Government not yet at the Green IT tipping point

But Senator Kate Lundy is optimistic Federal Government agencies will hear the penny drop

Federal Government agencies are yet to hit the tipping point of deriving real business benefits out Green IT adoption, according to Senator Kate Lundy.

But the momentum is heading in the right direction with “smarter” use of IT and procurement practices increasingly evident, Lundy argues.

“I am optimistic because at least what we have started doing as a government is putting in place specific strategies as part of the IT reform program to achieve Green outcomes,” she told Computerworld Australia.

“So it is on the political agenda, and the tipping point I am talking about is when the political leadership, which is theoretically there, and the developing professional understanding of Green IT and what it means… it is really in that middle area where you connect the two dots.

“We are not quite there yet, but the political leadership is there and the smarts are growing fast on the ground and it is not too far away. I am really hopeful that promoting Green IT Week that can help us get a bit closer to that tipping point where the penny drops that so much can be gained from efficiency gains with how we deploy our technology.”

The senator has agreed to become an ambassador for the ComputersOff-led International Green IT Awareness Week which runs from 1-7 June.

“It’s not just about turning the technology off, but it is how you can use the IT smarter to achieve a Greener outcome,” she said. “Think smart networks and having clever software running on your system that can tell when things aren’t being used and switch them off. So it’s about using the smarts in the technology to achieve a Greener outcome. I think that is really to me the tipping point for Green IT.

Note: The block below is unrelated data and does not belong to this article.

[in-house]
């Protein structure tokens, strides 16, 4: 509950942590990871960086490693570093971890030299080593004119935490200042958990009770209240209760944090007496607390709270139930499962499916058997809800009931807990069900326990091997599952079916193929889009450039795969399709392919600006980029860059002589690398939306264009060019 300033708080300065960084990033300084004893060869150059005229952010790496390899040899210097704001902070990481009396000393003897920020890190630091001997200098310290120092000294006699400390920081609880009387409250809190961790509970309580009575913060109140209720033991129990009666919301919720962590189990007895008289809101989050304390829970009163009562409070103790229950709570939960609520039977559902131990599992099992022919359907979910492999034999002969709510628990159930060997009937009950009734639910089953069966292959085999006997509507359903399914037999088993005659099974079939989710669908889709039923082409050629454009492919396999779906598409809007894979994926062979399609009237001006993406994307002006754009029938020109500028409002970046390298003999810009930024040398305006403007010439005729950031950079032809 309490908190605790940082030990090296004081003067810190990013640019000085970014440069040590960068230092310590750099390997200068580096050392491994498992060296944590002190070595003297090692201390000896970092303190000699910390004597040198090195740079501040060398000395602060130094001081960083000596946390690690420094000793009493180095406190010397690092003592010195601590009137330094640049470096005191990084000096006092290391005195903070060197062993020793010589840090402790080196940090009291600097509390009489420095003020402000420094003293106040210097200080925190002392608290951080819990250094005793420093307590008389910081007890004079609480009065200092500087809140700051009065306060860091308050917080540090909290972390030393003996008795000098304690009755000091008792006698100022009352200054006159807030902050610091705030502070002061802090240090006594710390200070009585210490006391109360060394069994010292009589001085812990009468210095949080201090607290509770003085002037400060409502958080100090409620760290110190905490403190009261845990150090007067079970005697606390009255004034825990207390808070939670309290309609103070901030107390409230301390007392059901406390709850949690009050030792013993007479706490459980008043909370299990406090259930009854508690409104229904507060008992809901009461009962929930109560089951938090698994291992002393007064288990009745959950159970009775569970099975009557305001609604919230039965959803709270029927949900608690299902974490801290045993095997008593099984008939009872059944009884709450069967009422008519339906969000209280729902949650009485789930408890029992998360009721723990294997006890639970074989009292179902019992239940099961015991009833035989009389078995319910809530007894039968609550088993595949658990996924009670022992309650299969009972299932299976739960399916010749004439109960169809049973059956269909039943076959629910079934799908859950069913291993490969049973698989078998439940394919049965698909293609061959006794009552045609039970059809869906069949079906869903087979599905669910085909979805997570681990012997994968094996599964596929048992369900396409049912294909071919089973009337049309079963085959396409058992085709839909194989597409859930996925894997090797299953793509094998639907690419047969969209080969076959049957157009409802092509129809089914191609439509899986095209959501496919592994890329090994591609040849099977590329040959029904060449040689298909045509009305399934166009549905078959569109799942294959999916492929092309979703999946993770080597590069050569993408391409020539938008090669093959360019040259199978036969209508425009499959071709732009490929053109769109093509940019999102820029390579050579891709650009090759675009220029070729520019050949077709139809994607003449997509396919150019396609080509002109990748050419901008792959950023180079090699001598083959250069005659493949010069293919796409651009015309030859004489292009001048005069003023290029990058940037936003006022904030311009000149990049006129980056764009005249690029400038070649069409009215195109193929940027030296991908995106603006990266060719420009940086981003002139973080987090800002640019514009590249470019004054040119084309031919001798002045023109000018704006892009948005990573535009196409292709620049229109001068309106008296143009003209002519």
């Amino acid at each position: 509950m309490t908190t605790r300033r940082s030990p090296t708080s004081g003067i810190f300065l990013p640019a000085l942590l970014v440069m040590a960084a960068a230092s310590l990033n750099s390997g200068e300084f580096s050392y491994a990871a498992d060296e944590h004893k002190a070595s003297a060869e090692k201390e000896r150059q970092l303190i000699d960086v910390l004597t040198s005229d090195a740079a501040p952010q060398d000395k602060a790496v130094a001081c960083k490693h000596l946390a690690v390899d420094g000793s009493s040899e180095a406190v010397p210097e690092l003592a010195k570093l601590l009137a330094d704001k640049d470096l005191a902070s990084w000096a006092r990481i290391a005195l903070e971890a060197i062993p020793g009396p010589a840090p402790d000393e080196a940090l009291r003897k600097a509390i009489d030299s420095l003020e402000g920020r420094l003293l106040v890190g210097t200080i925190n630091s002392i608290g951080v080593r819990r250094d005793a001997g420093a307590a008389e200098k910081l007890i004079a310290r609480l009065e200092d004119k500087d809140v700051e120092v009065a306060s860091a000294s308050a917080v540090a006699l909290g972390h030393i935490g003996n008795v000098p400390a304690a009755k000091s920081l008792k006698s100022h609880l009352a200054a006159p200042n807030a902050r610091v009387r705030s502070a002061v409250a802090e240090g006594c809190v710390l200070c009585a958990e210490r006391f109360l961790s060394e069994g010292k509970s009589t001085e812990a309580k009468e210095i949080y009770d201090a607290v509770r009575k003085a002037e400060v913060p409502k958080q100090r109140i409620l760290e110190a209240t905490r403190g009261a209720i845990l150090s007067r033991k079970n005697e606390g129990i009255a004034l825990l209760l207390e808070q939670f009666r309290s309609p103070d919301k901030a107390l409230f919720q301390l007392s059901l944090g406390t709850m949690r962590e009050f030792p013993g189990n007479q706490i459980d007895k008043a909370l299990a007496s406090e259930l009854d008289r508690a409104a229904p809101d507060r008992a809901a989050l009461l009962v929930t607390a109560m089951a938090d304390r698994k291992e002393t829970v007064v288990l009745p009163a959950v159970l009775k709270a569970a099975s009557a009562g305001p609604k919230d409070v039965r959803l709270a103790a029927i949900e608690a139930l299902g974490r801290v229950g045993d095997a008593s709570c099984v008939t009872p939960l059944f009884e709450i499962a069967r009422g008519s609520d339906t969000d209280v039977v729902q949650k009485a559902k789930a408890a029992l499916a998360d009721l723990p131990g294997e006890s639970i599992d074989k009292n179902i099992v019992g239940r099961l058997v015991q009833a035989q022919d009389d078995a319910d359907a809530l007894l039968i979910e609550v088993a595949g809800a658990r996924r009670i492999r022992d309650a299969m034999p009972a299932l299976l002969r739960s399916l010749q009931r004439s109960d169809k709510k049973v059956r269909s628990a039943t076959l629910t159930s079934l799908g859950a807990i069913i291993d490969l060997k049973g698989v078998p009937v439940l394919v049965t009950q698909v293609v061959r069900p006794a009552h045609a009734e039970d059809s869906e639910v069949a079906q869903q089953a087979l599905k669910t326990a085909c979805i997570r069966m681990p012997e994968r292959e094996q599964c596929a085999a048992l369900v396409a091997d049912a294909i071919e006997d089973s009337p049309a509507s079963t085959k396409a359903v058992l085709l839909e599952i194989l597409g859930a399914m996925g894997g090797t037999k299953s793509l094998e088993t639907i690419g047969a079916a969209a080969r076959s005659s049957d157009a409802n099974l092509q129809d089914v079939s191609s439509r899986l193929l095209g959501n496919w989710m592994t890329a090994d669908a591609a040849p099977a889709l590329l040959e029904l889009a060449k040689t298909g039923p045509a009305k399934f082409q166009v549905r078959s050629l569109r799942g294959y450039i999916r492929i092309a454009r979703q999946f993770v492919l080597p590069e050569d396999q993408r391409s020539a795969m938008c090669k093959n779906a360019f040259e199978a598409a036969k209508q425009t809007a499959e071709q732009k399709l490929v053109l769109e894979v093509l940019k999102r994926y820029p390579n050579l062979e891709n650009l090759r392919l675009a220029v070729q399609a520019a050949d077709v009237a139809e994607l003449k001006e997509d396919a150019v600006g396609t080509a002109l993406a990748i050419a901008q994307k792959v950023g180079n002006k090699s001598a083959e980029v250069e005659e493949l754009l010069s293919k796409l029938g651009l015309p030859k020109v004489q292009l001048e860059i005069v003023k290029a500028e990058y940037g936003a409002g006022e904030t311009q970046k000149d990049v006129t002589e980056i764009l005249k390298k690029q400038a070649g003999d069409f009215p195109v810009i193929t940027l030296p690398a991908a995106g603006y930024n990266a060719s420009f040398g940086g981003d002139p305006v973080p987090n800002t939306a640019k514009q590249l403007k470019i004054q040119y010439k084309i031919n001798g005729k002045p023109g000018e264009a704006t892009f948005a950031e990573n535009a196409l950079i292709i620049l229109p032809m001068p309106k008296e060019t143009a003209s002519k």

“When IT departments realise they can return an energy efficiency dividend to the business they work for, suddenly that makes real business sense and will become part of the business imperative.”

Green IT Week is a collaborative initiative consisting of in-person and online seminars and activities and will be hosted by ComputersOff.ORG. It will involve expert researchers, green IT specialists, vendors and manufacturers, as well as organisations which have already successfully implemented their own Green IT initiatives.

The not-for-profit organisation has launched its Green IT Awareness Week website, which will provide information on the events that will run from 1-7 June.

Celebrities have also supported the International Green IT Week by sharing their views on a video collaboration posted on YouTube.

The list of celebrity supporters includes James Arnold Taylor, Nelson Aspen, Frederic Prinz Von Anhalt, Tanna Federick and Mariah Carradine.

Australia has been ranked in the bottom half of G20 nations for its ability to use ICT to reduce CO2 emissions according to IDC's ICT Sustainability Index.

The Index, which was launched to the public at the United Nations COP15 climate change meetings in Copenhagen, found Australia could cut up to 116.6 million tons of CO2 emissions by 2020 if it used more intensive ICT solutions in the transport, industry, building, and energy generation and distribution sectors.

Overall the G20 nations – which account for over 70 per cent of all emissions – could cut CO2 emissions by 25 per cent to 2020 with 41.4 per cent of this potential existing in the Asia-Pacific region.

The countries were ranked into five tiers with Japan being the only country to achieve a Tier 1 ranking with a score of 16. Tier 2 comprised the US, France, Germany, Brazil and the UK in that order.

Australia scrapped into Tier 4 as the 13th ranked country behind Turkey, South Korea and China. South Africa and Indonesia received the dubious honour of the worst ranked.

In outlining Australia's results, Philip Carter, IDC associate research director for Green IT & Sustainability Research, noted smart metering could account for 9 per cent of CO2 emissions reduction in the power sector while private transport optimisation could decrease emissions in that sector by 5 per cent.

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